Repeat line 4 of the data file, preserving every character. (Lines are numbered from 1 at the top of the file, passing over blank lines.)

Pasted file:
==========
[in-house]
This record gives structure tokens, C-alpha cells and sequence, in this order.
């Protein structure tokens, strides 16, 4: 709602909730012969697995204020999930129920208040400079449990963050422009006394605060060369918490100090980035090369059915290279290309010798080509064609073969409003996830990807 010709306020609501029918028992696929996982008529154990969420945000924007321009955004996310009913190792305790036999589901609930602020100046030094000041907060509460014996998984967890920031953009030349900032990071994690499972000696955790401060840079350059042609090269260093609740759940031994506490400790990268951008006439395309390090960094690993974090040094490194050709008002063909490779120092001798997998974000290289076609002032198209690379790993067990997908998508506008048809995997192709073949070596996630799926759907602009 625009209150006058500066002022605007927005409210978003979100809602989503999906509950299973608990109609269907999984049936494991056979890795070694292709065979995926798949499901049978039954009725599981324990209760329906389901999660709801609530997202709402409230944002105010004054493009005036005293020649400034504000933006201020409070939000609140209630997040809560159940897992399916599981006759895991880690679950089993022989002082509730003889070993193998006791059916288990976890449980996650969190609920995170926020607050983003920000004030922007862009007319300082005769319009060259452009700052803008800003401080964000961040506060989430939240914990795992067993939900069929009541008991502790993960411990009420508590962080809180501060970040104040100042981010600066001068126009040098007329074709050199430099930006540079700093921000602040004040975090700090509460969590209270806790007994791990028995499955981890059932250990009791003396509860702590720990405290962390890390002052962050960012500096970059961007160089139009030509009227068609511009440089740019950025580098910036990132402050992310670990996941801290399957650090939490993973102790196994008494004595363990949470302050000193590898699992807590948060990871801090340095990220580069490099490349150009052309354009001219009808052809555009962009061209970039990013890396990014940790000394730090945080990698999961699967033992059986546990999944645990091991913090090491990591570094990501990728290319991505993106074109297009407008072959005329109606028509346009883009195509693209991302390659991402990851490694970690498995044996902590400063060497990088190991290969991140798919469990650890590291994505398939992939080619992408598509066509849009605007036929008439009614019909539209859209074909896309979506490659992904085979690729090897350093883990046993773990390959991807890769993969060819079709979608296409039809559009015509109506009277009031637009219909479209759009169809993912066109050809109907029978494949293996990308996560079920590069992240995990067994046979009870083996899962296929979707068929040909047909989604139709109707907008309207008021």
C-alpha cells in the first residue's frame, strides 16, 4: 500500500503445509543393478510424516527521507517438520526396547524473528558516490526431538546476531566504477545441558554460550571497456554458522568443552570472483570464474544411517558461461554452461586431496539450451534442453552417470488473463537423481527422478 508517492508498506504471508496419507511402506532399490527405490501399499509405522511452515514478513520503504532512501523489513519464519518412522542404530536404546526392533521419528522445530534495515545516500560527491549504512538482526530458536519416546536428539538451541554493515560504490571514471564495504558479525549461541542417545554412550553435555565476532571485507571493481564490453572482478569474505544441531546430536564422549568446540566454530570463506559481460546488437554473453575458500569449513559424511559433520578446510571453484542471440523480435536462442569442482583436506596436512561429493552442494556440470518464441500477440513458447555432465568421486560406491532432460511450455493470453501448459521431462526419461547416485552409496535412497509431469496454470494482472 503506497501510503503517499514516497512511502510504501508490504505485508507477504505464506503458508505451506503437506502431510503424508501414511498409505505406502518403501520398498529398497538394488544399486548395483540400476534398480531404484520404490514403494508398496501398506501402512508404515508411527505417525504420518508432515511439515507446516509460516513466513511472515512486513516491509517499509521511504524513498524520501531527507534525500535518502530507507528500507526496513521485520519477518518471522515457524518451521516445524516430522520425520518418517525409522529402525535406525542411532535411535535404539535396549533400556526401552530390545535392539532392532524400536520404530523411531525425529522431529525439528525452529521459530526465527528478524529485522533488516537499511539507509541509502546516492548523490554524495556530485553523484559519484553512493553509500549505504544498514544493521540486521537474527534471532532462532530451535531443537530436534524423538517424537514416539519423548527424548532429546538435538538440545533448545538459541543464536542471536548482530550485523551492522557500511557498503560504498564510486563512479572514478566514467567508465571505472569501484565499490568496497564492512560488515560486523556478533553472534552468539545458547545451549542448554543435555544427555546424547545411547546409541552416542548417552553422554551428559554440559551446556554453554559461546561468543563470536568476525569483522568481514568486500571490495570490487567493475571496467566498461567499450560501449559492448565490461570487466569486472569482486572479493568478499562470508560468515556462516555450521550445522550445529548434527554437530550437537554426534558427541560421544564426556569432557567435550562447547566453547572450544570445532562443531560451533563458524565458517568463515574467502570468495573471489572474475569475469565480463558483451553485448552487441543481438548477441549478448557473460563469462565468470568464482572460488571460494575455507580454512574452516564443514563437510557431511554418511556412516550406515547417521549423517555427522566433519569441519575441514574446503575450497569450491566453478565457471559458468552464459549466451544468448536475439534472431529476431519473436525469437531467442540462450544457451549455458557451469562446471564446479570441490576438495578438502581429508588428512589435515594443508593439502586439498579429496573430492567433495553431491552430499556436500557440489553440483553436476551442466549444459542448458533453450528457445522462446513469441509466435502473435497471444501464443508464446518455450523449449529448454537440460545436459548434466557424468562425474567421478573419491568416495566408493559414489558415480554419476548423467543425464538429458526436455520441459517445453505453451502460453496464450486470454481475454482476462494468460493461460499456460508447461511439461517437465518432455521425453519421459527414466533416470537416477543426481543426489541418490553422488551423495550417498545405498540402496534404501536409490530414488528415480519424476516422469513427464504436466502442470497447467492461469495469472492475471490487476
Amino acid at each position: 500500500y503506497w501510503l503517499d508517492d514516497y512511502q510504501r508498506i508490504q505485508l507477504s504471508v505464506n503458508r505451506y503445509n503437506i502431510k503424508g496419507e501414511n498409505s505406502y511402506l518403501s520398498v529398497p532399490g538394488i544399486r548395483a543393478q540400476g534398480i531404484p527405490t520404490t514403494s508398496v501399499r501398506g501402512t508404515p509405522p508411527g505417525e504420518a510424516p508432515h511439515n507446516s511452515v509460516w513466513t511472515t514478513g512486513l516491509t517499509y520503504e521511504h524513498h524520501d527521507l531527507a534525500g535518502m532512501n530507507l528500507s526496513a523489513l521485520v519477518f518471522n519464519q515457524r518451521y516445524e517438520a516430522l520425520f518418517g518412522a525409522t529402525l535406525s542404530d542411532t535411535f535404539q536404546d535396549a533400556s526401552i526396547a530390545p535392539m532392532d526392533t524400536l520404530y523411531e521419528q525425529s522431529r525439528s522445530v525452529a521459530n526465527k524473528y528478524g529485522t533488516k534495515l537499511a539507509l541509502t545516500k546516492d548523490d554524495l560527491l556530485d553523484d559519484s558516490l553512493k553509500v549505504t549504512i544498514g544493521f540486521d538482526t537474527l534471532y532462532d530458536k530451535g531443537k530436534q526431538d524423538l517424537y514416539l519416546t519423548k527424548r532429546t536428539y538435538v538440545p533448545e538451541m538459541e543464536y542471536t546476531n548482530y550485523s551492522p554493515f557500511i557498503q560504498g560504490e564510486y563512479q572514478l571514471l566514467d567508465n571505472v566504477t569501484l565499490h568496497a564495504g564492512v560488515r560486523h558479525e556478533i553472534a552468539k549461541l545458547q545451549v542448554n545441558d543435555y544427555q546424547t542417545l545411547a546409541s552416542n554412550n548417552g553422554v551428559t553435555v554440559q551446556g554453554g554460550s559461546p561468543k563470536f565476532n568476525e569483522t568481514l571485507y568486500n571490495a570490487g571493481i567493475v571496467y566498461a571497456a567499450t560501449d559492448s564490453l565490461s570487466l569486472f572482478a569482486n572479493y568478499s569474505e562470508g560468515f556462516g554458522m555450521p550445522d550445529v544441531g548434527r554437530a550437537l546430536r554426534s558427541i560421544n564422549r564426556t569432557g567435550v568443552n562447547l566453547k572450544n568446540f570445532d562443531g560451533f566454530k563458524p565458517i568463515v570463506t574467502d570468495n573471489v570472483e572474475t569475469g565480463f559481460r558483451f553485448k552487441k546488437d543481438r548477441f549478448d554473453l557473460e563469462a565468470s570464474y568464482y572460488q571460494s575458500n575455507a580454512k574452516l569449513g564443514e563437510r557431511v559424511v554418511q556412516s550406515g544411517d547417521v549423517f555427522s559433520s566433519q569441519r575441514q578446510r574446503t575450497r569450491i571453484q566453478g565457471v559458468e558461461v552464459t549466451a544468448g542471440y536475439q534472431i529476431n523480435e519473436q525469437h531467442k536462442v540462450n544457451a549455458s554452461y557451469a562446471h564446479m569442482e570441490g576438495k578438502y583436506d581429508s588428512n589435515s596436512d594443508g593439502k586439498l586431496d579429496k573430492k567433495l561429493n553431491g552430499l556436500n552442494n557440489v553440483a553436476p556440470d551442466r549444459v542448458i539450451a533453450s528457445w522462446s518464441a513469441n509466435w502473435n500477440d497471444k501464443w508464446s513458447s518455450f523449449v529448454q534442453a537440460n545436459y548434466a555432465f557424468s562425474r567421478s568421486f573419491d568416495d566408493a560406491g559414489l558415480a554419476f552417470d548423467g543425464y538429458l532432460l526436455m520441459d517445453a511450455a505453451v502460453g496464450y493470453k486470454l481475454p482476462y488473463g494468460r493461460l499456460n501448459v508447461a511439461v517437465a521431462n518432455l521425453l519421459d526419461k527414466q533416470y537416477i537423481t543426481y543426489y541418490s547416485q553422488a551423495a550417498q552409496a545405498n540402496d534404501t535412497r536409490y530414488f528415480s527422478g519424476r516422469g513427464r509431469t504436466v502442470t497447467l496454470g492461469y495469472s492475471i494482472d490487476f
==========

C-alpha cells in the first residue's frame, strides 16, 4: 500500500503445509543393478510424516527521507517438520526396547524473528558516490526431538546476531566504477545441558554460550571497456554458522568443552570472483570464474544411517558461461554452461586431496539450451534442453552417470488473463537423481527422478 508517492508498506504471508496419507511402506532399490527405490501399499509405522511452515514478513520503504532512501523489513519464519518412522542404530536404546526392533521419528522445530534495515545516500560527491549504512538482526530458536519416546536428539538451541554493515560504490571514471564495504558479525549461541542417545554412550553435555565476532571485507571493481564490453572482478569474505544441531546430536564422549568446540566454530570463506559481460546488437554473453575458500569449513559424511559433520578446510571453484542471440523480435536462442569442482583436506596436512561429493552442494556440470518464441500477440513458447555432465568421486560406491532432460511450455493470453501448459521431462526419461547416485552409496535412497509431469496454470494482472 503506497501510503503517499514516497512511502510504501508490504505485508507477504505464506503458508505451506503437506502431510503424508501414511498409505505406502518403501520398498529398497538394488544399486548395483540400476534398480531404484520404490514403494508398496501398506501402512508404515508411527505417525504420518508432515511439515507446516509460516513466513511472515512486513516491509517499509521511504524513498524520501531527507534525500535518502530507507528500507526496513521485520519477518518471522515457524518451521516445524516430522520425520518418517525409522529402525535406525542411532535411535535404539535396549533400556526401552530390545535392539532392532524400536520404530523411531525425529522431529525439528525452529521459530526465527528478524529485522533488516537499511539507509541509502546516492548523490554524495556530485553523484559519484553512493553509500549505504544498514544493521540486521537474527534471532532462532530451535531443537530436534524423538517424537514416539519423548527424548532429546538435538538440545533448545538459541543464536542471536548482530550485523551492522557500511557498503560504498564510486563512479572514478566514467567508465571505472569501484565499490568496497564492512560488515560486523556478533553472534552468539545458547545451549542448554543435555544427555546424547545411547546409541552416542548417552553422554551428559554440559551446556554453554559461546561468543563470536568476525569483522568481514568486500571490495570490487567493475571496467566498461567499450560501449559492448565490461570487466569486472569482486572479493568478499562470508560468515556462516555450521550445522550445529548434527554437530550437537554426534558427541560421544564426556569432557567435550562447547566453547572450544570445532562443531560451533563458524565458517568463515574467502570468495573471489572474475569475469565480463558483451553485448552487441543481438548477441549478448557473460563469462565468470568464482572460488571460494575455507580454512574452516564443514563437510557431511554418511556412516550406515547417521549423517555427522566433519569441519575441514574446503575450497569450491566453478565457471559458468552464459549466451544468448536475439534472431529476431519473436525469437531467442540462450544457451549455458557451469562446471564446479570441490576438495578438502581429508588428512589435515594443508593439502586439498579429496573430492567433495553431491552430499556436500557440489553440483553436476551442466549444459542448458533453450528457445522462446513469441509466435502473435497471444501464443508464446518455450523449449529448454537440460545436459548434466557424468562425474567421478573419491568416495566408493559414489558415480554419476548423467543425464538429458526436455520441459517445453505453451502460453496464450486470454481475454482476462494468460493461460499456460508447461511439461517437465518432455521425453519421459527414466533416470537416477543426481543426489541418490553422488551423495550417498545405498540402496534404501536409490530414488528415480519424476516422469513427464504436466502442470497447467492461469495469472492475471490487476